Nanogap capacitive biosensor for label-free aptamer-based protein detection

Namhil, Zahra Ghobaei

Physics
January 2018

Thesis or dissertation


Rights
© 2018 Zahra Ghobaei Namhil. All rights reserved. No part of this publication may be reproduced without the written permission of the copyright holder.
Abstract

Recent advances in nanotechnology offer a new platform for the label free detection of biomolecules at ultra-low concentrations. Nano biosensors are emerging as a powerful method of improving device performance whilst minimizing device size, cost and fabrication times. Nanogap capacitive biosensors are an excellent approach for detecting biomolecular interactions due to the ease of measurement, low cost equipment needed and compatibility with multiplex formats.

This thesis describes research into the fabrication of a nanogap capacitive biosensor and its detection results in label-free aptamer-based protein detection for proof of concept. Over the last four decades many research groups have worked on fabrication and applications of these type of biosensors, with different approaches, but there is much scope for the improvement of sensitivity and reliability. Additionally, the potential of these sensors for use in commercial markets and in everyday life has yet to be realized.

Initial work in the field was limited to high frequency (>100 kHz) measurements only, since at low frequency there is significant electronic thermal noise (<V2>=4kBTR) from the electrical double layer (EDL). This was a significant drawback since this noise masked most of the important information from biomolecular interactions of interest. A novel approach to remove this parasitic noise is to minimize the EDL impedance by reducing the capacitor electrode separation to less than the EDL thickness. In the case of aptamer functionalized electrodes, this is particularly advantageous since device sensitivity is increased as the dielectric volume is better matched to the size of the biomolecules and their binding to the electrode surface. This work has demonstrated experimentally the concepts postulated theoretically.

In this work we have fabricated a large area (100 x 5 μm x 5 μm) vertically oriented capacitive nanogap biosensor with a 40 nm electrode separation between two gold electrodes. A silicon dioxide support layer separates the two electrodes and this is partially etched (approximately 800 nm from both sides of each 5 μm x 5 μm capacitor), leaving an area of the gold electrodes available for thiol-aptamer functionalization.

AC impedance spectroscopy measurements were performed with the biosensor in the presence of air, D.I. water, various ionic strength buffer solutions and aptamer/protein pairs inside the nanogap. Applied frequencies were from 1Hz to 500 kHz at 20 mV AC voltage with 0 DC. We obtained relative permittivity results as a function of frequency for air (ɛ=1) and DI water (ɛ~80) which compares very favorably with previous works done by different research groups.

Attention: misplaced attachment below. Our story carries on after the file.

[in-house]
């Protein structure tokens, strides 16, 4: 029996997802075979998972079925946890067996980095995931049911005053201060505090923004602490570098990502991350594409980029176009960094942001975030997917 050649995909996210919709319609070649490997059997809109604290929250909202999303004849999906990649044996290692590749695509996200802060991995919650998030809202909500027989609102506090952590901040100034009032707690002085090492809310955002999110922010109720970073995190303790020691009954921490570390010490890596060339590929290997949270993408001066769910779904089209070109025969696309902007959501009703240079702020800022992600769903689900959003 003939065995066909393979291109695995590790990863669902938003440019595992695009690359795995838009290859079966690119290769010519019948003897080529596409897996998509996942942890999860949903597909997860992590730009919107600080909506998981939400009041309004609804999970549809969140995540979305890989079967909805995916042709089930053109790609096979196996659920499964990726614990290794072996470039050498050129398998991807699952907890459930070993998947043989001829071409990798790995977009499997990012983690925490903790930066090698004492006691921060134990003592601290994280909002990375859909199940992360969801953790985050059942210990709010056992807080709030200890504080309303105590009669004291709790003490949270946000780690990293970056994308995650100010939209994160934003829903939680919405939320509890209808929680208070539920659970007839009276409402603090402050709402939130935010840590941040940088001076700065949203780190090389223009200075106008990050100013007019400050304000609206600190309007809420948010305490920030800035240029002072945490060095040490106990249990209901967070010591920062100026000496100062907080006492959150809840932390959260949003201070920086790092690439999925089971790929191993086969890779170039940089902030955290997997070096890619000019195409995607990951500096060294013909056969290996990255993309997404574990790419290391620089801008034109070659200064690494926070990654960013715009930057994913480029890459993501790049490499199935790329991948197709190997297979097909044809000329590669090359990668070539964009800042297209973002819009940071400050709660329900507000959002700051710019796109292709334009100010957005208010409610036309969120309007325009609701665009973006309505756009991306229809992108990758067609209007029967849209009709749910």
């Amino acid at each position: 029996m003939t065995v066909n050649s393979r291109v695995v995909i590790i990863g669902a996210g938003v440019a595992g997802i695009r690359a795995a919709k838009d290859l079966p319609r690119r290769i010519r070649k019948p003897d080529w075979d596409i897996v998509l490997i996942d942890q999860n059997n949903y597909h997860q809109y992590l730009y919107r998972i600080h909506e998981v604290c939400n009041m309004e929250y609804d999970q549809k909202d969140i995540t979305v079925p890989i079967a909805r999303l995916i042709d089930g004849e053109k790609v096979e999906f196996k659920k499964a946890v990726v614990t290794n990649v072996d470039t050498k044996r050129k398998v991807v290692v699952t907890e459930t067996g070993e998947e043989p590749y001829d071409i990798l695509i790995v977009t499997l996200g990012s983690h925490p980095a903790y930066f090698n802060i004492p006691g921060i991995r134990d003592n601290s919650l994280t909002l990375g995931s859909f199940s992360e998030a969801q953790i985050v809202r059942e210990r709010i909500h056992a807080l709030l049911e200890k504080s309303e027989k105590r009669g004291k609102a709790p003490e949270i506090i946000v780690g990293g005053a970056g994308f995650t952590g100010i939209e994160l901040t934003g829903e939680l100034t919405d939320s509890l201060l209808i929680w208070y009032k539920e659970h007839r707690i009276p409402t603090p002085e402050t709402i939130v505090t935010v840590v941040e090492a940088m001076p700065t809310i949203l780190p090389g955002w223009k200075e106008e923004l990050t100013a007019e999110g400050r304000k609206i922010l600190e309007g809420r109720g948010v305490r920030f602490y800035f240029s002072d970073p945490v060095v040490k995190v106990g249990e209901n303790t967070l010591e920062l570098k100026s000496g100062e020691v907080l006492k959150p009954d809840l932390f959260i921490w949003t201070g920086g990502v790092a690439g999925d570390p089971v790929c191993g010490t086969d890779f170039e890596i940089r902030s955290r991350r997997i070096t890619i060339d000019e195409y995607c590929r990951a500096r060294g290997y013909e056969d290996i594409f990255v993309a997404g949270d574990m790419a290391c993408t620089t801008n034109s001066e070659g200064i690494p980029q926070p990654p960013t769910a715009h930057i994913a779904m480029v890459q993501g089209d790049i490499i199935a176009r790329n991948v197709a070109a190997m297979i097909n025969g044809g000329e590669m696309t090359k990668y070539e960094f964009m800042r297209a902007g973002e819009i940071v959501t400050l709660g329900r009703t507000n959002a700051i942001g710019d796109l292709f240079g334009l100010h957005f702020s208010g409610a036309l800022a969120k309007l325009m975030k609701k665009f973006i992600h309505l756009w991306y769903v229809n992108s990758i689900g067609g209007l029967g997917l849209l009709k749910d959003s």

The sensitivity and response of the sensors to buffer solution (SSC buffer) with various ionic strengths (0.1x SSC, 0.2x SSC, 0.5x SSC and 1x SSC) was studied in detail. It was found that in the low frequency region (<1 kHz) the relative permittivity (capacitance) was broadly constant, that means it is independent from the applied frequency in this range. With increasing buffer concentration, the relative permittivity starts to increase (from ɛ=170 for 0.1x SSC to ɛ=260 for 1x SSC).

The sensor performance was further investigated for aptamer-based protein detection, human alpha thrombin aptamers and human alpha thrombin protein pairs were selected for proof of concept. Aptamers were functionalized into the gold electrode surface with the Self-Assembly-Monolayer (SAM) method and measurements were performed in the presence of 0.5x SSC buffer solution (ɛ=180). Then the hybridization step was carried out with 1 μM of human alpha thrombin protein followed by measurements in the presence of the same buffer (ɛ=130). The response of the sensors with different solutions inside the nanogap was studied at room temperature (5 working devices were tested for each step). The replacement of the buffer solution (ɛ=250) with lower relative permittivity biomolecules (aptamer ɛ=180) and further binding proteins to immobilized aptamer (ɛ=130) was studied. To validate these results, a control experiment was carried out using different aptamers, in this case which are not able to bind to human alpha thrombin protein. It was found that the relative permittivity did not change after the hybridization step compared to the aptamer functionalization step, which indicates that the sensors performance is highly sensitive and reliable.

This work serves as a proof of concept for a novel nanogap based biosensor with the potential to be used for many applications in environmental, food industry and medical industry. The fabrication method has been shown to be reliable and consistent with the possibility of being easily commercialized for mass production for use in laboratories for the analysis of a wide range of samples.

Publisher
School of Mathematics and Physical Sciences, The University of Hull
Supervisor
Kemp, Neil T.; Adawi, Ali; Pamme, Nicole
Qualification level
Doctoral
Qualification name
PhD
Language
English
Extent
6 MB
Identifier
hull:16463
QR Code